# Dimensionality reduction 101: linear algebra, hidden variables and generative models

13 Apr 2015Suppose you are faced with a high dimensional dataset and want to find some structure in the data: often there are only a few causes, but lots of different data points are generated due to noise corruption. How can we infer these causes? Here I’m going to cover the simplest method to do this inference: we will assume the data is generated by a linear transformation of the hidden causes. In this case, it is quite simple to recover the parameters of this transformation and therefore determine the hidden (or latent) variables which represent their cause.

Mathematically, let’s say the data is given by a high-dimensional (size N) vector $u$ which is generated by a low-dimensional (size M) vector $v$ via

where $W_i$ are N-dimensional vectors which encode the transformation. For simplicity I will assume $u$ to have mean value 0. Let’s assume the noise is gaussian. Then the distribution for the data is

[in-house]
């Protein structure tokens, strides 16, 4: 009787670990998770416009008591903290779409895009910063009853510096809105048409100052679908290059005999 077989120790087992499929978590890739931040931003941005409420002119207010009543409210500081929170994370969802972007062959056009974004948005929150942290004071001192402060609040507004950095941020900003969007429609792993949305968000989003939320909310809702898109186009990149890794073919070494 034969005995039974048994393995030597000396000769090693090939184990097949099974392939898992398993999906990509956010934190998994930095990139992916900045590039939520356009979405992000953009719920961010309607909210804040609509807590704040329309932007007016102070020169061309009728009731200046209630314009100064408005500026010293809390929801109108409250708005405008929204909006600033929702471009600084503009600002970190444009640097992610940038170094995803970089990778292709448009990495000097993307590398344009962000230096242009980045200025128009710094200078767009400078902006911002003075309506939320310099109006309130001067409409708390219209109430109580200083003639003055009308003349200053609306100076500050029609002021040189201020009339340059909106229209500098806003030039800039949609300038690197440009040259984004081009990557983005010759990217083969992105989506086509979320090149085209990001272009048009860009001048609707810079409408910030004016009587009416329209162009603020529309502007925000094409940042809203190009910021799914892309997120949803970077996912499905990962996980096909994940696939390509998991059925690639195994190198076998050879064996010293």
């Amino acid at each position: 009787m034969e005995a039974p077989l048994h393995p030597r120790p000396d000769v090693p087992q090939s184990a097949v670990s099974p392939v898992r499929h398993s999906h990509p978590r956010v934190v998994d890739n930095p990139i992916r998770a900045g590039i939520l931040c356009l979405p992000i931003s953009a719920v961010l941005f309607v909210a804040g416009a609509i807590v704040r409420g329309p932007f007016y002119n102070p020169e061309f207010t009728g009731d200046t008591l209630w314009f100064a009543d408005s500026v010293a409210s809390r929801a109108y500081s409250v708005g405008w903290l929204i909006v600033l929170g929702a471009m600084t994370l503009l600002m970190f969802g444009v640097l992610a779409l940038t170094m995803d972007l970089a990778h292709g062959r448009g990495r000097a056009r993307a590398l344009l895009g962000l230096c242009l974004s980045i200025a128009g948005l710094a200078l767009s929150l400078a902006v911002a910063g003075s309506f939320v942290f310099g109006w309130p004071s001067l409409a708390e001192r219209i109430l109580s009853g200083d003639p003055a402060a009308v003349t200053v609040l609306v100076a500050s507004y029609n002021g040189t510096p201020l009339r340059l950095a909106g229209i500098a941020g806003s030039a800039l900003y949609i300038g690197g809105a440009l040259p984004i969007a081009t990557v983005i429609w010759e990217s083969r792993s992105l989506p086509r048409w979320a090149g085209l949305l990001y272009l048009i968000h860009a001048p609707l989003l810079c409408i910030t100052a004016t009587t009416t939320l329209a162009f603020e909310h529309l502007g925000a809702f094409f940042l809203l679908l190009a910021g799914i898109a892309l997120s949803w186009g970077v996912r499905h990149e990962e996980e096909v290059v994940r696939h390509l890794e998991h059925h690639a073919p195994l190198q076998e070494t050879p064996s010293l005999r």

with $\Sigma$ a diagonal matrix. This means that we assume any correlation structure in the data arises from the transformation $W$, and not due to noise correlations. This model is the main feature of the procedure known as Factor analysis.

To fit the model we need both the weights $W$ and factors $v$ which best fit the data (in the case of no prior information for $v$, this corresponds to maximising the likelihood function). It is convenient to take the logarithm of the likelihood function:

So we are looking for $\arg\max_{W,v,\Sigma} \log P(u|v)$. The obvious way to obtain the parameters is to use expectation-maximisation: we calculate what are the factors given $W$ and $\Sigma$, and then update those parameters given the new factors in such a way as to maximise the log-likelihood. Iterating this process will result in convergence to a final set of weights and factors, which will be a local minimum of the likelihood.